Of course DLC represents the rampant commercialism of modern gaming. And of course it’s symptomatic of technology built, at least in part, to prey on the most invested fans. And of course you’re allowed to be angry at being treated like a man made of nickels and dimes, ripe for the taking. All I’m saying is that your average developer is probably angry about that, too.
That might explain why DLC is now regularly the strangest, most experimental content your average AAA game will ever put its name to. It’s as though every design document brought into meetings and summarily crushed by the leather-gloved hands of eerily-smiling execs gets hastily cleared up and squirreled away in some hidden bolthole until release – after which point those frustrated devs get to do what they want.
Just take Call of Duty, a series now so generic it could present the news, but whose list of DLC-specific features reads like a Kickstarter pitch written by an individual in the throes of a problematic brain-froth. CoD: Ghosts' add-ons alone offered the ability to summon a gaseous blizzard beast, set up a dead mariachi band, ride a DuckTales-alike minecart and play as Michael Myers from Halloween or the Predator. None of this includes the barmy Extinction mode, which has evolved from humdrum battles against huge mouths with legs attached, to including mind-controlling ur-aliens and actual space travel.
It’s worth pointing out just how fun most DLC aims to be. While the games themselves strive for meaning, or truth, their DLC seems far more aligned with gaming of old – as if developers, at heart, are unable to tear themselves away from the plain and simple fact that this is the medium that spawned something called Jet Set Willy.
Tiny Tina’s Assault on Dragon Keep was a time-fattened love letter to the pen-and-paper RPGs that helped bring such stat-based, treasure-obsessed fare as Borderlands into being. Likewise, Old World Blues hearkened back to Fallout’s own roots, turning the sometimes dour New Vegas into a retro romp that felt more like its isometric forebears.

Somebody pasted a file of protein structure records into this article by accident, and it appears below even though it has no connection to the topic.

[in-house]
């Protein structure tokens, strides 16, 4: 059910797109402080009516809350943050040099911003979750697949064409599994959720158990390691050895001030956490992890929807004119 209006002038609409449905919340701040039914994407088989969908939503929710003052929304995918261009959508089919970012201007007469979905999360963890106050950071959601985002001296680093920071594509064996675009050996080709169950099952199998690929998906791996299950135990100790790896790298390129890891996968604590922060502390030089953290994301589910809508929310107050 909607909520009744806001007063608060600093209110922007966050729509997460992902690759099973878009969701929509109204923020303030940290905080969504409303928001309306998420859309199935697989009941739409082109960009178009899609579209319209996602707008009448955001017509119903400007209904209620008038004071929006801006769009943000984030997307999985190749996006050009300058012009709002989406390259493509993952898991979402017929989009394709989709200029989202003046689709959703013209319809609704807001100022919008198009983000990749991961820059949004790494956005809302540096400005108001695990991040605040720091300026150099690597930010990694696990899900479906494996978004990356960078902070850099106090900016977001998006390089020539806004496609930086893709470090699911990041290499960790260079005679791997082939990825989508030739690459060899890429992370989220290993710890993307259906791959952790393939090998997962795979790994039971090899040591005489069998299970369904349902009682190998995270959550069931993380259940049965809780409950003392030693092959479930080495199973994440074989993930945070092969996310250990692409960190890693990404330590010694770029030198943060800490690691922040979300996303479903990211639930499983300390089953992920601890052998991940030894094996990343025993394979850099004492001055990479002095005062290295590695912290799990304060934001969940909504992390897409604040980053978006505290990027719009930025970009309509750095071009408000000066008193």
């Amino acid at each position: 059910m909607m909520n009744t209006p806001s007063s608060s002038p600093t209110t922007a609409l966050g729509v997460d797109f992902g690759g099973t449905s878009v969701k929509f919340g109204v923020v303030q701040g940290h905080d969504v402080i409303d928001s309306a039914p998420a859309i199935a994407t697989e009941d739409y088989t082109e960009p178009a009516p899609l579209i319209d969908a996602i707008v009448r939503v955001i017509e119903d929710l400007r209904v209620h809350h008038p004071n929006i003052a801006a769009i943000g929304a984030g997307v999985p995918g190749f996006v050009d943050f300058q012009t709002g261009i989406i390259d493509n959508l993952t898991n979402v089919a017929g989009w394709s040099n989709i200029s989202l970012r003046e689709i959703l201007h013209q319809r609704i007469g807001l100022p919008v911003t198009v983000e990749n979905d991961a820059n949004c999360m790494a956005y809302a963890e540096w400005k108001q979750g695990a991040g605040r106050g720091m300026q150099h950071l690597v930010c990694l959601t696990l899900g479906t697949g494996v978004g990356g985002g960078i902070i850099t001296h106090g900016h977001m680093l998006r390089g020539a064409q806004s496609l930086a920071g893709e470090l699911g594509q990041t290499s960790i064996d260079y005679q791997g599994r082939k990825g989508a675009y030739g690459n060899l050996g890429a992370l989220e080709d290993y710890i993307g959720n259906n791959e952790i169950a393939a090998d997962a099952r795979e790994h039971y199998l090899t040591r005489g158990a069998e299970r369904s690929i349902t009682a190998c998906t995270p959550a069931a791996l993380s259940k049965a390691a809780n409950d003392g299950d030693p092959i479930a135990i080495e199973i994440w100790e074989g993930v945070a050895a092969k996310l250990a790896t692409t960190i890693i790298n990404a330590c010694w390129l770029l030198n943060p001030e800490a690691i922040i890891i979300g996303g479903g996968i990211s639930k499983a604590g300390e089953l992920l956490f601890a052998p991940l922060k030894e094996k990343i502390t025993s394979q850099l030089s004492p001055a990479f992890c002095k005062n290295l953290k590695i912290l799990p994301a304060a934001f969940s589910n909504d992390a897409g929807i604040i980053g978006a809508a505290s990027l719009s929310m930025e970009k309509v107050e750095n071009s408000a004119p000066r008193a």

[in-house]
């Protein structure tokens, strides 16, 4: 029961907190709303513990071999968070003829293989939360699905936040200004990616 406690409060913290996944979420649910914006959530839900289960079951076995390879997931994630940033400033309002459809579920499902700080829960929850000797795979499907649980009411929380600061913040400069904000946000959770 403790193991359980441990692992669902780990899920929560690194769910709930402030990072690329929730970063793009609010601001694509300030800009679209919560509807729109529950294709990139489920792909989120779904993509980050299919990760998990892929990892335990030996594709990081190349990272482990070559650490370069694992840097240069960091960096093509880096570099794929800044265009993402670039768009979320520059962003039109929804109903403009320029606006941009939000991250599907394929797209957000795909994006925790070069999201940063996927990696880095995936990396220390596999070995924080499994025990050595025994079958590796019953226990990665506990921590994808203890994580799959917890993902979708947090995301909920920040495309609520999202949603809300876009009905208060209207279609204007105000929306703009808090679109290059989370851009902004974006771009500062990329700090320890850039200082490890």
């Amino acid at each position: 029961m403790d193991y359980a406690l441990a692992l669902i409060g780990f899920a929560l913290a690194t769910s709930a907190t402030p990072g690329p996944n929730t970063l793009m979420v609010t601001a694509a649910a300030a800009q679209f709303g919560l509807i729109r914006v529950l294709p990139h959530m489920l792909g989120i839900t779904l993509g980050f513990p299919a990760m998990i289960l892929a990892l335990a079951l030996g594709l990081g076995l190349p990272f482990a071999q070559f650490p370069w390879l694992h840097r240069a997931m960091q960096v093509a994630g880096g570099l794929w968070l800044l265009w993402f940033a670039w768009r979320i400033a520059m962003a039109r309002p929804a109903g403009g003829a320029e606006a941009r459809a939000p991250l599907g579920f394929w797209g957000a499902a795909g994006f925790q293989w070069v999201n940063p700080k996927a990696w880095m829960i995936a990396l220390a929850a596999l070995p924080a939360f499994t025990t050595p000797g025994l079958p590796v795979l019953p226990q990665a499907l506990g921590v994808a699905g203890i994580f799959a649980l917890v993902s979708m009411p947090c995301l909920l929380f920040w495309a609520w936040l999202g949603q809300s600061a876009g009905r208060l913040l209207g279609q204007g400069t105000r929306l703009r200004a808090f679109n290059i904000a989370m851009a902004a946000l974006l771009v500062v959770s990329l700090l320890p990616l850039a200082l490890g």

Very rarely, DLC becomes the focus of a game in itself – Saints Row 4 famously started life as an add-on – but in the sphere of AAA, where set templates and simple stories tend to rule the roost, it’s in the post-release margins that we most often find the restless invention we think of as the preserve of indies.
With far less impetus put on attracting as huge a demographic as possible, designers seem to indulge in making exactly what they feel like. It’s easy to start looking at the human stories behind DLC and start pulling at conspicuous strings, here. Do you really think the reasoning behind BioShock Infinite’s Burial at Sea expansion was that they wanted to tell the slightly dull noir story of Rapture-universe Elizabeth? No.
To me it seems clear that Irrational’s designers were miffed at how much work they’d put into the environment surrounding the (spoilers) Death of Big Bird scene at the end of the main game, and wanted their dues paid. What’s Mass Effect 3’s Citadel if not in-house fan fiction? Undead Nightmare is a load of guys, bored by Red Dead Redemption’s weighty, ambiguous themes and kicking loose in the most clichéd way possible.
I’m not impinging on the good work of AAA games as a whole, here, but it does strike me that there’s a disconnect between the avowed intentions of most of our biggest titles, and what the few souls who don’t move onto the Next Big Project feel like they want to do with them afterwards.
It's a trend that only looks set to continue. Mortal Kombat X has been having lots of fun with its choice of downloadable characters, The Witcher 3 added some of the game's oddest interludes post-release, and Black Ops 3's episodic Zombies mode looks like a a reason to buy the game all by itself. DLC might be wielded by businesses as a Pavlovian “buy more” bell, but so often the people who actually make it really are working on a treat worth salivating over.